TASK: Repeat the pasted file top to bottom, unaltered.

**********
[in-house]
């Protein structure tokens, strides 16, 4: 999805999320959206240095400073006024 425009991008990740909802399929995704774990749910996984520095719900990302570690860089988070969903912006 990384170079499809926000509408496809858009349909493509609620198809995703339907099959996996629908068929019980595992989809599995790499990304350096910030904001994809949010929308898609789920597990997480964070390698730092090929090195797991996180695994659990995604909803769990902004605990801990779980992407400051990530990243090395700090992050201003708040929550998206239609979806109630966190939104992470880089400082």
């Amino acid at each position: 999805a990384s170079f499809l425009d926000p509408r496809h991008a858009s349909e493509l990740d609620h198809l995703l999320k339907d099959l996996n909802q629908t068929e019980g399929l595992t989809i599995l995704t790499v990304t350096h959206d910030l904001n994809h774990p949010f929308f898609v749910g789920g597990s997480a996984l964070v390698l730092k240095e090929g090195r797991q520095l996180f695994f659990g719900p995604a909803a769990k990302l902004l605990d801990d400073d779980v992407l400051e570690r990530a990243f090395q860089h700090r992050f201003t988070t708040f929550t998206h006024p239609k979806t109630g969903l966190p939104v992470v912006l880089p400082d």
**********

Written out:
[in-house]
């Protein structure tokens, strides 16, 4: 999805999320959206240095400073006024 425009991008990740909802399929995704774990749910996984520095719900990302570690860089988070969903912006 990384170079499809926000509408496809858009349909493509609620198809995703339907099959996996629908068929019980595992989809599995790499990304350096910030904001994809949010929308898609789920597990997480964070390698730092090929090195797991996180695994659990995604909803769990902004605990801990779980992407400051990530990243090395700090992050201003708040929550998206239609979806109630966190939104992470880089400082």
């Amino acid at each position: 999805a990384s170079f499809l425009d926000p509408r496809h991008a858009s349909e493509l990740d609620h198809l995703l999320k339907d099959l996996n909802q629908t068929e019980g399929l595992t989809i599995l995704t790499v990304t350096h959206d910030l904001n994809h774990p949010f929308f898609v749910g789920g597990s997480a996984l964070v390698l730092k240095e090929g090195r797991q520095l996180f695994f659990g719900p995604a909803a769990k990302l902004l605990d801990d400073d779980v992407l400051e570690r990530a990243f090395q860089h700090r992050f201003t988070t708040f929550t998206h006024p239609k979806t109630g969903l966190p939104v992470v912006l880089p400082d």